Are soaring markets and house prices an ‘epic bubble’ about to pop?
There was plenty of bad news in America last week. A mob of Donald Trump supporters stormed the Capitol building. The number of new Covid-19 infections hit a record high. Employment fell by 140,000.
None of it fazed Wall Street which continued to climb to dizzying new heights. That’s the way with financial markets. When they are in that sort of mood they go up when the news is good and they go up when the news is bad.
Last week’s disappointing jobs report was a case in point. The fact that businesses had been shedding labour meant Joe Biden would have even more of an incentive to deliver an expansionary tax and spending package soon after he becomes president on 20 January. The loss of jobs, in the eyes of Wall Street, was not a bad thing at all. Rather it was a reason to continue buying into a stock market that is higher than it was before the pandemic began.
Is ‘hysterical’ market speculation pushing us towards another crash?
Despite a strong performance last week, shares in London still have some way to go before they reach their pre-crisis level. Here, the asset class that has defied the depressed state of the economy and the health emergency is residential property. According to the latest data from the Halifax, the cost of the average house rose by 6% in 2020, an annual rate of increase normally associated with a fast-growing economy, not one that has just seen its biggest decline since The Great Frost of 1709.
There are some specific reasons why house prices are going up. Rishi Sunak’s temporary stamp duty holiday is one. The desire for houses with a bit more space and a garden is another. The fact that many people can afford to buy a more expensive home because they have saved money while working from home is a third.
But what links rising share prices in the US and rising house prices in the UK is money creation by central banks. Both the Federal Reserve in Washington and the Bank of England have ramped up their quantitative easing (QE) programmes, under which the central banks buy financial assets, usually government bonds, in exchange for cash.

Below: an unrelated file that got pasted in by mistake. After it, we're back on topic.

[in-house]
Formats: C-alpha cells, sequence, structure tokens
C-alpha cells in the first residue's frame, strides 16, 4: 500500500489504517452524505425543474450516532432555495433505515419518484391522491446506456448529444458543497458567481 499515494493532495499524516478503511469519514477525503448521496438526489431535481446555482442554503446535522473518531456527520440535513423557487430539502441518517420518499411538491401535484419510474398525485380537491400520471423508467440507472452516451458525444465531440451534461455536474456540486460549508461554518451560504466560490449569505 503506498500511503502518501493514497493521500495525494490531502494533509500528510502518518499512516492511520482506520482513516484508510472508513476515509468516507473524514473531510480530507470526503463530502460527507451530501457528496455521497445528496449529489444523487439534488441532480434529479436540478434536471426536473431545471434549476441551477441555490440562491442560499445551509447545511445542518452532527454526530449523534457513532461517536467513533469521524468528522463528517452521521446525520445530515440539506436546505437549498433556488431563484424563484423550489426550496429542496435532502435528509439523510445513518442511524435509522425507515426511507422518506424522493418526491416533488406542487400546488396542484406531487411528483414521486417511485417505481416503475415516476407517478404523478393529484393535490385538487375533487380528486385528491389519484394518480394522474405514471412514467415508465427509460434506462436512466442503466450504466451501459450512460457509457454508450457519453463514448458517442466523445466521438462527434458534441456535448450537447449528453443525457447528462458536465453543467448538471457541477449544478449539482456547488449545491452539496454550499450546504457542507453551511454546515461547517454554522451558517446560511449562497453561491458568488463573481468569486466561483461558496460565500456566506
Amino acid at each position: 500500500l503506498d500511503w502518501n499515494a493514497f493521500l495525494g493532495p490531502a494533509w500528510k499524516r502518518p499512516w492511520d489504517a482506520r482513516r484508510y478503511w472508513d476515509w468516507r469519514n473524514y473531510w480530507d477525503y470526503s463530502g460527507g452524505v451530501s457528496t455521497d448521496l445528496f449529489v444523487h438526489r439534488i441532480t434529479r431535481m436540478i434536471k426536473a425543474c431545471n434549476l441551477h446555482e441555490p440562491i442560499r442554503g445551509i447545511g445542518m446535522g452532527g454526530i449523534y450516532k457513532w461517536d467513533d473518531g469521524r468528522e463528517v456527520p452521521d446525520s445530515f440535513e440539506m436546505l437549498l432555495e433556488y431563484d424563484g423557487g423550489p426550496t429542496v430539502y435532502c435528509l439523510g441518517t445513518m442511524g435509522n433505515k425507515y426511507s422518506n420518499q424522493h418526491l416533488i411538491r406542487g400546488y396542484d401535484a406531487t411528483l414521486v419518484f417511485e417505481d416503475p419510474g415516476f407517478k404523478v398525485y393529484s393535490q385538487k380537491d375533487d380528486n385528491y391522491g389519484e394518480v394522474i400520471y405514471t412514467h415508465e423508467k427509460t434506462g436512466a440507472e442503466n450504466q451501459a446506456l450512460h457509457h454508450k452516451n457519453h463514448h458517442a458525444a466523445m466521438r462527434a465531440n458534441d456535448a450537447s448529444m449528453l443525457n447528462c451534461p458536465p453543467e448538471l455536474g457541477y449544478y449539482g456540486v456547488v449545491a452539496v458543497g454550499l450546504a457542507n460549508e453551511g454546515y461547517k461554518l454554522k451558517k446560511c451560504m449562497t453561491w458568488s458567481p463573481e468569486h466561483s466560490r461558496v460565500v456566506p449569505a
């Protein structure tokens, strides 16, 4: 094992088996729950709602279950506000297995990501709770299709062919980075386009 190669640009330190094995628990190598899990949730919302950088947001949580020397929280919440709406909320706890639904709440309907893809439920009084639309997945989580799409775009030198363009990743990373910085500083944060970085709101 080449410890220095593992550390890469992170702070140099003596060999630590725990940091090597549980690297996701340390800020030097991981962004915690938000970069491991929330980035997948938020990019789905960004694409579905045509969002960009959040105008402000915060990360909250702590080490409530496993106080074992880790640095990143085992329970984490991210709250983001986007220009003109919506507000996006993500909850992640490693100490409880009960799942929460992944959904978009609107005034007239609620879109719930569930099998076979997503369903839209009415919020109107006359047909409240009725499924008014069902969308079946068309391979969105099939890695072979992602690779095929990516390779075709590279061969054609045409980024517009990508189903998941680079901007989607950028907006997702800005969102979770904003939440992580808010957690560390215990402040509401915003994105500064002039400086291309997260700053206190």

In theory, the newly created money could fund new productive investment for companies eager to expand, but in reality much of it has been lent for speculative activity of one form or another. There is no real mystery about this. It happened after the financial crisis of 2008 and it is happening again.
The major central banks say they had no choice because the alternative would have been a financial meltdown that would have made last year’s economic collapse even worse than it was. Their critics say QE as currently designed widens the gap between rich and poor, fails to put money into the bits of the economy that really need it and has led to the creation of colossal bubbles that are bound to burst.
Why global markets appear impervious to bad news
Those who remain bullish about share prices say fears of a crash are misplaced. The global economy is going to recover quickly as soon as mass vaccination programmes get on top of the pandemic. Yet even strong growth will not force central banks and finance ministries to withdraw the extraordinary amount of stimulus they have been providing because inflation will remain low. These two factors, a period of rapid catch-up and a benign policy stance, will boost corporate profits and so justify rising stock market valuations.
Not everybody is convinced. The veteran British financier Jeremy Grantham, who co-founded the US investment firm GMO, fired off a warning to the company’s clients last week. He did not pull his punches. “The long, long bull market since 2009 has finally matured into a fully-fledged epic bubble,” he said. “Featuring extreme overvaluation, explosive price increases, frenzied issuance, and hysterically speculative investor behaviour, I believe this event will be recorded as one of the great bubbles of financial history, right along with the South Sea bubble, 1929 and 2000.”
For Grantham, Tesla is the stock that proves the market has taken leave of its senses. The current market capitalisation of $600bn amounts to $1.25m for each electric car sold, compared with $9,000 a car for General Motors. “What has 1929 got to equal that?” he asks.
The assumption on Wall Street is that the Fed will always stand behind the market. If prices fall precipitously investors can sleep easy knowing that its chair, Jerome Powell, and his colleagues will do what’s necessary to limit losses and get the market rising again.
Grantham says this is wrong. He believes “this bubble will burst in due time, no matter how hard the Fed tries to support it, with consequent damaging effects on the economy and on portfolios.”
It’s not all that hard to see the circumstances in which Grantham could be proved right. There is a logical inconsistency in Wall Street’s belief that it will be business as usual for the US once enough Americans have had their Covid jabs and its conviction that monetary policy will remain as loose as it currently is. Fresh dollops of stimulus might not actually be needed at a time when demand is going to be picking up anyway. Inflationary pressure is currently weak but were that to change, the mood in the markets could also change quickly. The yield, or interest rate, on government bonds would start to rise and share prices would fall. Wall Street would be begging the Fed to come to its rescue, but with inflation rising it might feel uneasy about doing so.
Will this happen? Who knows? But the financial markets are placing a lot of trust in the Fed and the other central banks. It had better not be misplaced.
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